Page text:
according to a story in the Washington Examiner.
"Given that you did not disclose a number of those awards,” Blumenthal asked, “are there any other awards from groups that have similar kinds of ideological negative views of immigrants or of African-Americans or Muslims or others, including awards that you may have received from the Ku Klux Klan?"
In one bold stroke, Blumenthal had marked David Horowitz -- author of “Radical Son,” a record of Horowitz’s accession from Red diaper baby radicalism to conservativism, and “Progressive Racism,” which Blumenthal, a progressive himself, might want to skip reading – as a KKK sympathizer; it only remained after that to tie Sessions to Horowitz, not easily done since both are honorable men who disdain the KKK, which has never been welcoming to Jews such as Horowitz or Sessions who had, according to Alveda King, niece of Martin Luther King, “worked to prosecute the Ku Klux Klan. He has worked to desegregate public schools.”
A little mud goes a long way. “Mud sticks,” Said Cardinal John Henry Newman, “sticks, but does not stain.”
Prior to Judge Gorsuch’s interrogation by hostile Democrats, a prelude to his almost certain appointment to the Supreme Court, Gorsuch, making the rounds of U.S. Senators, had a chat with Blumenthal, who previously had announced that Gorsuch would be closely questioned, much in the manner of tail gunner Joe McCarthy running over the reputation of one of his hapless victims. Some commentators wondered if Gorsuch would be borked by Blumenthal or some other stiff and morally superior grand inquisitor.
Robert Bork was borked by then Senator Edward Kennedy. Less than an hour after Bork had been nominated, Mary Jo Kopechne’s chauffeur exploded on the floor of the Senate, “Robert Bork's America is a land in which women would be forced into back-alley abortions, blacks would sit at segregated lunch counters, rogue police could break down citizens' doors in midnight raids, schoolchildren could not be taught about evolution, writers and artists could be censored at the whim of the Government, and the doors of the Federal courts would be shut on the fingers of millions of citizens.”
But would Blumenthal be able measure up to Kennedy’s surreal, though politically useful, rhetoric? And does Blumenthal believe that such sentiments expressed by a senator concerning a sitting judge and a nominee for the Supreme Court are "disheartening" and "demoralizing," words purportedly used by Gorsuch to describe a tweeted remark issued by President Donald Trump concerning a judge who stayed a temporary interdiction of refugees. Trump, as everyone knows, is prone to pull the tweeter trigger when grievously disappointed, and Gorsuch, known to be jealous of the independence of the judiciary, already has acknowledged so characterizing the tweet.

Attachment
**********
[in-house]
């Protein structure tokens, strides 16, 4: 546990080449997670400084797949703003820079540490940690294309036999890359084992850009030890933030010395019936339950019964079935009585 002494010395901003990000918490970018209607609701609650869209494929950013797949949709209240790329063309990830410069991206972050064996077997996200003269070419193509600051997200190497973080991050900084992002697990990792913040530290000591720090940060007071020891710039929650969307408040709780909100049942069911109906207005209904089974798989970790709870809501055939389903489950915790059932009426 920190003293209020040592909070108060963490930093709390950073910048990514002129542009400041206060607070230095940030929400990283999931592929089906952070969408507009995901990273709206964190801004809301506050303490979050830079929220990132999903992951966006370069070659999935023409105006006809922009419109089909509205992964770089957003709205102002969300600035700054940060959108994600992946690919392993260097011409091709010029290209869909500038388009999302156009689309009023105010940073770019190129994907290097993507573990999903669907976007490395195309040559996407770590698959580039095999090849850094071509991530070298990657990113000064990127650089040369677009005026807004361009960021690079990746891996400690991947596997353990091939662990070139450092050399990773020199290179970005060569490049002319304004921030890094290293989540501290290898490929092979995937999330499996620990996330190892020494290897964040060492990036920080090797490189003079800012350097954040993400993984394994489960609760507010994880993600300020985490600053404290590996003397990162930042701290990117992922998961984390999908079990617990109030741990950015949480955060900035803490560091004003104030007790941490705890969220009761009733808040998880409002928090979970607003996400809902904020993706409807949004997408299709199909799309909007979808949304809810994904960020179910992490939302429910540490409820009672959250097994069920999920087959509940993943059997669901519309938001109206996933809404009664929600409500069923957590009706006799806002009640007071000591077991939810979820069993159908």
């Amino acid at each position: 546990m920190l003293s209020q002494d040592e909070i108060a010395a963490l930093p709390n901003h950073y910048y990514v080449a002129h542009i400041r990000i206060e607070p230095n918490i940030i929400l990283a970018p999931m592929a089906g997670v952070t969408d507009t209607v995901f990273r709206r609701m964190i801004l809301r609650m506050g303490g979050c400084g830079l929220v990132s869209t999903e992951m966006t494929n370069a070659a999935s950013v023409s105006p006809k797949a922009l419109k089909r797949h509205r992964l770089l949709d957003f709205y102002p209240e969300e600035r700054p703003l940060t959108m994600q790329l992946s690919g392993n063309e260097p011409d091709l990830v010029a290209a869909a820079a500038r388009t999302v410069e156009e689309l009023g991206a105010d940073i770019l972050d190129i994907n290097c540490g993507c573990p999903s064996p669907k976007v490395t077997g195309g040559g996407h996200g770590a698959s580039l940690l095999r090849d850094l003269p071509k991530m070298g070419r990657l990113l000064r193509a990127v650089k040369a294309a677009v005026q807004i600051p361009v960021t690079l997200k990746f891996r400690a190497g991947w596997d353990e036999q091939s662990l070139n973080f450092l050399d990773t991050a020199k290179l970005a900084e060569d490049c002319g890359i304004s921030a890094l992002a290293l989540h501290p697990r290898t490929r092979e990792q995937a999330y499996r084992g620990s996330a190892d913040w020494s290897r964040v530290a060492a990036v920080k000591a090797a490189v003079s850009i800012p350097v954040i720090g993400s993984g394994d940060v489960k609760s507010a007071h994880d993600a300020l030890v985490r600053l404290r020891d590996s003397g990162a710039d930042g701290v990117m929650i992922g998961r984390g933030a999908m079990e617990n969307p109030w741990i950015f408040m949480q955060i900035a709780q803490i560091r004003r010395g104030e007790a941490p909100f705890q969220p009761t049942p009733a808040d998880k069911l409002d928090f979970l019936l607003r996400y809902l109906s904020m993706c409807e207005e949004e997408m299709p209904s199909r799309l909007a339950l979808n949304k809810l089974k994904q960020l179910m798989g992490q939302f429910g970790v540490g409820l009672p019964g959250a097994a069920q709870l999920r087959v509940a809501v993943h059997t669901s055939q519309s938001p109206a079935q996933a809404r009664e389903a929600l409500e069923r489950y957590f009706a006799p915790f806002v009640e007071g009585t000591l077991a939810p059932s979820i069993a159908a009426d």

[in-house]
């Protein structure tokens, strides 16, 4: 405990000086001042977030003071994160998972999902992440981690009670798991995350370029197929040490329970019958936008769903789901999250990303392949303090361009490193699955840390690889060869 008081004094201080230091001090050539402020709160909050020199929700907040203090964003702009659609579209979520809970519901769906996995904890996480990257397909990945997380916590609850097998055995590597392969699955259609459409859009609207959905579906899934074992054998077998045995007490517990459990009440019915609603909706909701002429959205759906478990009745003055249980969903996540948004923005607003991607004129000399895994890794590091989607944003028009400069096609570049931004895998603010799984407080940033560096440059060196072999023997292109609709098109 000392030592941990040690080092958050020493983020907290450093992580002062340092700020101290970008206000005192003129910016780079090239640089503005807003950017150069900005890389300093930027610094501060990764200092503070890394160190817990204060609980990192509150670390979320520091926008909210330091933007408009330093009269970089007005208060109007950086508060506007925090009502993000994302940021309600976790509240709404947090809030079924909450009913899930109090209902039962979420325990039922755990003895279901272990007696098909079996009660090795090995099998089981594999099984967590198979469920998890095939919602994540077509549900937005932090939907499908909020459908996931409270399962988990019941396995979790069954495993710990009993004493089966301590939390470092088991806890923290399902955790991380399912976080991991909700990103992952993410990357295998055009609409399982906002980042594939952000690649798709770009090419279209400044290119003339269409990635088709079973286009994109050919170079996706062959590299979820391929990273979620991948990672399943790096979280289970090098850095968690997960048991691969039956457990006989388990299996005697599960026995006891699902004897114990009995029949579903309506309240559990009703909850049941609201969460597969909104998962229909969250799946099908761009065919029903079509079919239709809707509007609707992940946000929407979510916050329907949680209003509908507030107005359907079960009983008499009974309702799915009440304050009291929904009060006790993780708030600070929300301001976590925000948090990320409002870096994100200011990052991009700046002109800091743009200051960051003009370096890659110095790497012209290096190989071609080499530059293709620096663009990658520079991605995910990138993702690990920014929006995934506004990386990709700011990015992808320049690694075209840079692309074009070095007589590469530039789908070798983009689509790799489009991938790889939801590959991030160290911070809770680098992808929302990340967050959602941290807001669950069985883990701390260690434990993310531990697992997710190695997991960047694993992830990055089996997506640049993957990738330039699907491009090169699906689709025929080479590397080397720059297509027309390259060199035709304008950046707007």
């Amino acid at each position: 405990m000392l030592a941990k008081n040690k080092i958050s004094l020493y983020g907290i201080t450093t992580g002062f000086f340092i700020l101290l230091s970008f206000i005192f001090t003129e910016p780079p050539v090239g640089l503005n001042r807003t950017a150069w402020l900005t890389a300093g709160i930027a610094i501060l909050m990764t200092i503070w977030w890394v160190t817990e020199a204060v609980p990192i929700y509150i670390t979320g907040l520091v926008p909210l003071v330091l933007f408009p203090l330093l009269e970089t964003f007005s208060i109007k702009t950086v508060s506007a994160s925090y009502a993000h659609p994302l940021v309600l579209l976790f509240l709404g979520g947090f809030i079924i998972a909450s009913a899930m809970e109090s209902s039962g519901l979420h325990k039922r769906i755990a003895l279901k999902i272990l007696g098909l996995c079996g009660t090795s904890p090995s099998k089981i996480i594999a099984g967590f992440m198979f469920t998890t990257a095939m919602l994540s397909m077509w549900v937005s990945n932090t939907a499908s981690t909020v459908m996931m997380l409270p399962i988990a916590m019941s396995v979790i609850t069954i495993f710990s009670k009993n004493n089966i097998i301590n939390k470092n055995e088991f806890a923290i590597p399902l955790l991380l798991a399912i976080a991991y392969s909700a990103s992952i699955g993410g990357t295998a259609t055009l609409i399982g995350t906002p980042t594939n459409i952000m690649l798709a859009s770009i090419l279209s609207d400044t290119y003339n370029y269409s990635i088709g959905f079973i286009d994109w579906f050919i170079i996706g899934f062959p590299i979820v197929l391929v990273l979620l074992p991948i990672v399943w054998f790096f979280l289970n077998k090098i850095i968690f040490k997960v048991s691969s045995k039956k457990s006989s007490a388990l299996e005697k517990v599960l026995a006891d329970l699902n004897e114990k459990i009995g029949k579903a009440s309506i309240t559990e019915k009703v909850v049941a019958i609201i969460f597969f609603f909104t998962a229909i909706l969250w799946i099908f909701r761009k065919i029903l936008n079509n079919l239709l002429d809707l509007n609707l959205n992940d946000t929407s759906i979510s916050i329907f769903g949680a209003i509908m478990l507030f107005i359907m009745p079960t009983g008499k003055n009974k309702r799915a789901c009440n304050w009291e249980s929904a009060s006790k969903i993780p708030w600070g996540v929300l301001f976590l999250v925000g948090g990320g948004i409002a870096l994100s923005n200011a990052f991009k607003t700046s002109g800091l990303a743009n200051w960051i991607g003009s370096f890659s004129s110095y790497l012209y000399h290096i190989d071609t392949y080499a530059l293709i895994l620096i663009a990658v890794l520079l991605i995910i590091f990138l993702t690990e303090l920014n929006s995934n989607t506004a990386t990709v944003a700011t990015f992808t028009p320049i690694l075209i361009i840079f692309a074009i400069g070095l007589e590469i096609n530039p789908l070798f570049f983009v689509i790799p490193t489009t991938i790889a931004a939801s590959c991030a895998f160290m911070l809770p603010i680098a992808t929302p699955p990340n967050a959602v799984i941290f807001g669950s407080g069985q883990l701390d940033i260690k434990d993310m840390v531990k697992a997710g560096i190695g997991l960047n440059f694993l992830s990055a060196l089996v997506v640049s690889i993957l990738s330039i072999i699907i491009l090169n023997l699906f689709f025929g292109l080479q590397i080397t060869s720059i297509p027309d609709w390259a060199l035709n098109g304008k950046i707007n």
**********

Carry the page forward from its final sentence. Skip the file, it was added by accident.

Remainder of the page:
Trump birched the federal judge in Seattle for having stayed a constitutional presidential order to ban unvettable refugees from seven crumbling states in the Middle East from entering the United States. Citing the statute that gives presidents broad authority to restrict immigration, Trump said the ruling of the "so-called judge” was "ridiculous and will be overturned." The stay is not harmless. The Washington Times, not a KKK publication, is reporting, “A staggering 77 percent of the 1,100 refugees let in since Judge James L. Robart’s Feb. 3 order have been from the seven suspect countries. Nearly a third are from Syria alone — a country that President Trump has ordered be banned altogether from the refugee program. Another 21 percent are from Iraq. By contrast, in the two weeks before Judge Robart’s order, just 9 percent of refugees were from Syria and 6 percent were from Iraq.”
Here is Blumenthal speaking to CNN, mountainizing the molehill: “I said to Judge Gorsuch and I believe that ordinarily a Supreme Court nominee would not be expected to comment on issues or political matters or cases that come before court, but we're in a very unusual situation. We're careening, literally, toward a constitutional crisis. And he's been nominated by a president who has repeatedly and relentlessly attacked the American judiciary on three separate occasions, their credibility and trust is in question."
Naturally, we want courts to be independent of the two other branches of government. But the courts, unlike Caesar’s wife, should never be above criticism – even from a twittering president, especially when the court has attacked a clearly constitutional measure, however disagreeable, that is for the most part self-elapsing and issued to secure the safety of the nation. Why should the president be prohibited from launching verbal sallies one regularly sees in hundreds of robust editorials or political commentary pieces? Propriety and good manners never stopped Ted Kennedy.
It is doubtful they will stop the mud-throwing senator from Planned Parenthood.